The low students’ enrolment in the Bolgatanga Technical University (BTU) is negatively affecting the growth and development of the institution, the Vice-Chancellor, Professor Samuel Erasmus Alnaa, has said.
Addressing the 11th Congregation of the university, he said the low enrolment had resulted in the low generation of internally generated funds (IGF), which was making it difficult for the university to make meaningful development using its IGF.
“The number of students graduating today shows that there is a challenge in student population which has made the university unable to honour payments of non-payroll allowances to staff and members of the Governing Council who continue to sacrifice to enable the university to run seamlessly,” he stressed.
A total of 578 students graduated, made up of 274 males and 304 females. 189 graduated with Bachelor of Technology, 346 also graduated with Higher National Diploma (HND), while 31 were awarded with professional diploma.
Out of the total number of students who graduated, 98 had first class, made up of 60 females and 38 males.
Prof. Alnaa called for further sacrifices from staff, students and other stakeholders to enable the university to achieve its mandate of training the needed human resource for industry and to contribute to national development.
He said the university had introduced several new programmes at the diploma, HND and B-Tech levels to attract more students, saying, “we are firming up plans to introduce master of science in agriculture, the university’s niche area”.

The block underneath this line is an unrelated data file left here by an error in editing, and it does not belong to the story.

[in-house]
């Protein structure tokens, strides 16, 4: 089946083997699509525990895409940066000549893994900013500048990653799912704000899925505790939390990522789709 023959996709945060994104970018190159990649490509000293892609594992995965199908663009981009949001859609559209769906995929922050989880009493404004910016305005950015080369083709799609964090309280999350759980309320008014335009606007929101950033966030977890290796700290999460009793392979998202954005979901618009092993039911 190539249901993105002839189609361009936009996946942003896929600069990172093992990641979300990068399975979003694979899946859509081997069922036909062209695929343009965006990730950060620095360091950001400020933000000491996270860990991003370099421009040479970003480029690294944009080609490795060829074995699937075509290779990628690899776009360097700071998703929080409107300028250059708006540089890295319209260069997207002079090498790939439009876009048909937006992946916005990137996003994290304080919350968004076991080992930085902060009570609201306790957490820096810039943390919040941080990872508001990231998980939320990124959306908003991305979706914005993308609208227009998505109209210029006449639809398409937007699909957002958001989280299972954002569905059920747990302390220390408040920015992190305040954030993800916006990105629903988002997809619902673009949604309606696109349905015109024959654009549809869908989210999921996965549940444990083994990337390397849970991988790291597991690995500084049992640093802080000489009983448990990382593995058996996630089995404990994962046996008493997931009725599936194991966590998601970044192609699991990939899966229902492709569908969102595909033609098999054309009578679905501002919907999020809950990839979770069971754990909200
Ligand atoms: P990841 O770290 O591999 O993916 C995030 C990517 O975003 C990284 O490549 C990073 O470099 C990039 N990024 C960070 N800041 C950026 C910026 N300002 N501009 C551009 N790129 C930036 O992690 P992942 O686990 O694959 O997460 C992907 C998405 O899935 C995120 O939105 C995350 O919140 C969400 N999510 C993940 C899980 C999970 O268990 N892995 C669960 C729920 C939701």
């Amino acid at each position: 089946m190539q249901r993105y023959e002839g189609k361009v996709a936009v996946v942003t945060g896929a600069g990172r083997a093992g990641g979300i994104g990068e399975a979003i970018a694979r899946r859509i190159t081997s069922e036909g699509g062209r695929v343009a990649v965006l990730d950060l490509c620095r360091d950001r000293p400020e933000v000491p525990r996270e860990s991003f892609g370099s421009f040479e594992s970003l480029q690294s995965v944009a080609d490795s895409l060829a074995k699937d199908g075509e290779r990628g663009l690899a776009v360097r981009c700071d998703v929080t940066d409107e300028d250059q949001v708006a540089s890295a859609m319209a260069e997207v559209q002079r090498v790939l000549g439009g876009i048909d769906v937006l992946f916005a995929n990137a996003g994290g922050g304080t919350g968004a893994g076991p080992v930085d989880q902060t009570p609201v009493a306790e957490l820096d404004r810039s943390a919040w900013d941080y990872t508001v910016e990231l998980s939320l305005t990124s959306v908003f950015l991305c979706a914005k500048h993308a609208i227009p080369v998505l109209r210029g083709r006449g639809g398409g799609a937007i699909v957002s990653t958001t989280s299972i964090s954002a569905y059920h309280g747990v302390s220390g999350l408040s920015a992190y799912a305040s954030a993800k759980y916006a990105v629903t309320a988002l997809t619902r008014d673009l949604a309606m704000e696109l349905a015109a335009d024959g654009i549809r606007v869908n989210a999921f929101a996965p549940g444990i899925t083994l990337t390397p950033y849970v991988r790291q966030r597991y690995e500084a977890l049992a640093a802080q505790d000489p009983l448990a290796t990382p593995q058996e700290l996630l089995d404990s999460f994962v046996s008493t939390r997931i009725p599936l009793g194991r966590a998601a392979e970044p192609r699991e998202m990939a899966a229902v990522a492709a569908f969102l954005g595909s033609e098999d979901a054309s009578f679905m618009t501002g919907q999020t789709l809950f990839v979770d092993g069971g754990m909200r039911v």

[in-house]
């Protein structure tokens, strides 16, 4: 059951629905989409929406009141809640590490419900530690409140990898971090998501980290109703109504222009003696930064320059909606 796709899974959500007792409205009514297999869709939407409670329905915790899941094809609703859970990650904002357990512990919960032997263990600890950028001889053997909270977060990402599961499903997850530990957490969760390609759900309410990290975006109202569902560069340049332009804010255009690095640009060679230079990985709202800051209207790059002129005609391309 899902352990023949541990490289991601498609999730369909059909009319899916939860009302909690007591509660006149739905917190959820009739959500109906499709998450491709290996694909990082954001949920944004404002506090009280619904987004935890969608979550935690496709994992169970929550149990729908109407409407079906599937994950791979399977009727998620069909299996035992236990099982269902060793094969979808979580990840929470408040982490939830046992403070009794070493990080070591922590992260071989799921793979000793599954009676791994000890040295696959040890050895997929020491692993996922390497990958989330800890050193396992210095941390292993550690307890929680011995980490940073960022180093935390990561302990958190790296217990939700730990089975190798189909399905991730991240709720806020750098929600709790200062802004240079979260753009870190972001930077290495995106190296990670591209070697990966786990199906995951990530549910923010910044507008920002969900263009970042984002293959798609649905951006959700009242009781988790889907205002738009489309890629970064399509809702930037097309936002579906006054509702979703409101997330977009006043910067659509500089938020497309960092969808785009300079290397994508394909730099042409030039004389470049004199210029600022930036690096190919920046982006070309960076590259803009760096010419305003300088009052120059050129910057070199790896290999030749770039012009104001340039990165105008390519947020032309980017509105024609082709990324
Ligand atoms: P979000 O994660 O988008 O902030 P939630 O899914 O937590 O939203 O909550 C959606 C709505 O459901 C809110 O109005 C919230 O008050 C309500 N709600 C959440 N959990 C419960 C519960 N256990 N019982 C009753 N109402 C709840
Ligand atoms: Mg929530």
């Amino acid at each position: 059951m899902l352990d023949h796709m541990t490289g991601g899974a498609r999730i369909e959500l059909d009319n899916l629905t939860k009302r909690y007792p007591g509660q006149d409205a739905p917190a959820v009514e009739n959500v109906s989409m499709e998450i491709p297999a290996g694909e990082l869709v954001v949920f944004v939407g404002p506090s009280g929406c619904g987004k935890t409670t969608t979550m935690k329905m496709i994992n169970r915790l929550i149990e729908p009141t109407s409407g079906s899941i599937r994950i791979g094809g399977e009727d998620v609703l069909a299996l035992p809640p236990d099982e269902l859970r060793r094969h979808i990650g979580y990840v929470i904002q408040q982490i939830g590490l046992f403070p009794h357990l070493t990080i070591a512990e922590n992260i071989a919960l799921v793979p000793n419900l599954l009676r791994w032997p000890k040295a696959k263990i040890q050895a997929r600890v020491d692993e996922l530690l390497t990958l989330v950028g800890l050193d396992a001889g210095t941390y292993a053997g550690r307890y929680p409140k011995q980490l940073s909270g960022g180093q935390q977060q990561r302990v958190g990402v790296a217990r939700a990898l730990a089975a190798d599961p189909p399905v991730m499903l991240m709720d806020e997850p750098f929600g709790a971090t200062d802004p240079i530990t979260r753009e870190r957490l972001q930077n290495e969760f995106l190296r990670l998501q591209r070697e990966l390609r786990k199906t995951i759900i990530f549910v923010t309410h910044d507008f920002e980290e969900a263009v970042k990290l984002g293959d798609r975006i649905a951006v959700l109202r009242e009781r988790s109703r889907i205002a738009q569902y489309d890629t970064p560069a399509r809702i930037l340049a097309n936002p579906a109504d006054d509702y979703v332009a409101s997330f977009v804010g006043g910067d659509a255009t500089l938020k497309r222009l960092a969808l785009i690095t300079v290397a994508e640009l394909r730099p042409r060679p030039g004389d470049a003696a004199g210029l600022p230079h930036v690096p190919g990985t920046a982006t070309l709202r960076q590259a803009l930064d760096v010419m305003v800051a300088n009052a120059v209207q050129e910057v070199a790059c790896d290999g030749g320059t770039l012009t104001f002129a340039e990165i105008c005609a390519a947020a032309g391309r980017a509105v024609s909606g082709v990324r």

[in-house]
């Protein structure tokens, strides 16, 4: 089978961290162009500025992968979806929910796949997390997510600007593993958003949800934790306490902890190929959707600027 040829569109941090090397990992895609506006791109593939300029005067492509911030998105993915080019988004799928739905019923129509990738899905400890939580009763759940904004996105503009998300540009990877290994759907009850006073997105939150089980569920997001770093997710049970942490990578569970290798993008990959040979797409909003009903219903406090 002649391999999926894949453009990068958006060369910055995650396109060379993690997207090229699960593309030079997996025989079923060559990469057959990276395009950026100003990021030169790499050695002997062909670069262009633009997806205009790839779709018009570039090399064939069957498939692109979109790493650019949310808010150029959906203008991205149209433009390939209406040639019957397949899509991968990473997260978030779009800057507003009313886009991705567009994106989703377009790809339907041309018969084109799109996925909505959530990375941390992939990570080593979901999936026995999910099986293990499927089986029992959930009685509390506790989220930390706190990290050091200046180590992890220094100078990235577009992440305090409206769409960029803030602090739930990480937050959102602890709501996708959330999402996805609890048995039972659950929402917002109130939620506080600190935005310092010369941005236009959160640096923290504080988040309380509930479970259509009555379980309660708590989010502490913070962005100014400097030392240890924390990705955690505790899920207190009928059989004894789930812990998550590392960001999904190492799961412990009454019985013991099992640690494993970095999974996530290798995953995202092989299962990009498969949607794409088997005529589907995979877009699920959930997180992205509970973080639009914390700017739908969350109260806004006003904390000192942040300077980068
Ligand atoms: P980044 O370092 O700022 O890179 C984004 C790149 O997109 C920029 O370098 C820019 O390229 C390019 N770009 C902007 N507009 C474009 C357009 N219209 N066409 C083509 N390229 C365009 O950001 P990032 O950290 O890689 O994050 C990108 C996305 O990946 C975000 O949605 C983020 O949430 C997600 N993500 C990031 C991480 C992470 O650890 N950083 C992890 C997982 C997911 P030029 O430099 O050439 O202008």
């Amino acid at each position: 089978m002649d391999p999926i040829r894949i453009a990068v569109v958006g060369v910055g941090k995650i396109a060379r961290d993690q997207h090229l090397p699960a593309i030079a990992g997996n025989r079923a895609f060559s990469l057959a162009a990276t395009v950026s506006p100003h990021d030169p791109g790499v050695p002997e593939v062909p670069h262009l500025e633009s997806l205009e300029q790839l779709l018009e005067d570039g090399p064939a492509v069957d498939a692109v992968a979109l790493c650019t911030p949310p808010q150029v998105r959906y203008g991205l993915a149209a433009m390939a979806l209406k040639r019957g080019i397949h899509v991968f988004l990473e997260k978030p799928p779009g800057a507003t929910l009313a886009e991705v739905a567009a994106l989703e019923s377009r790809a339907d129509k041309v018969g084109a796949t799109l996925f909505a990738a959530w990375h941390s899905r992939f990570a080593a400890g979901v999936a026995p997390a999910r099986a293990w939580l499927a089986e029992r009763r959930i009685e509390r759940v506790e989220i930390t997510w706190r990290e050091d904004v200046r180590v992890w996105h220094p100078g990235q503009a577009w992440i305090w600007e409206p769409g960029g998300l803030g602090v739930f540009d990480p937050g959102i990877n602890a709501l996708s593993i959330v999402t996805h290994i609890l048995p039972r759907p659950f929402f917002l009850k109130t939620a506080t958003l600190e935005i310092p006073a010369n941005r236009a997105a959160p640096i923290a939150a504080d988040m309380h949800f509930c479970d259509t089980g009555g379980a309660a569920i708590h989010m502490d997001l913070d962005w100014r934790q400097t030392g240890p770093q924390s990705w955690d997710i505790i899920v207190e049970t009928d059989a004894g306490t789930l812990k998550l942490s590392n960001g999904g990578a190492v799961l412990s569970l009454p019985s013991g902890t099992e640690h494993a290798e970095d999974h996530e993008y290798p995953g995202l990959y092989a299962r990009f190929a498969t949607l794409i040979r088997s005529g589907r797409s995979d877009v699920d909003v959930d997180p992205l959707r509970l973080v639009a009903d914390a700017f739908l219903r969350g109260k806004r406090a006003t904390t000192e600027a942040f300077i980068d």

He added that the university was considering extending the competency based training (CBT) to all programmes in the near future, stressing, “I urge the public to take advantage of the wide range of programmes to develop the competencies and skills for job opportunities that may come their way”.
Touching on the recently launched 10-year strategic plan, the Vice-Chancellor said it was expected to guide the university and its activities in becoming a preferred technical university in the country.
He said the attainment of that ambitious vision was dependent on infrastructure, which was a paramount pillar in education delivery.
The Chairman of the university’s council, Prof. Francis A. Abantanga, called on the government to, particularly, award scholarship packages to students pursuing courses in technical, vocational education training (TVET) to attract students and address the low enrolment in the university.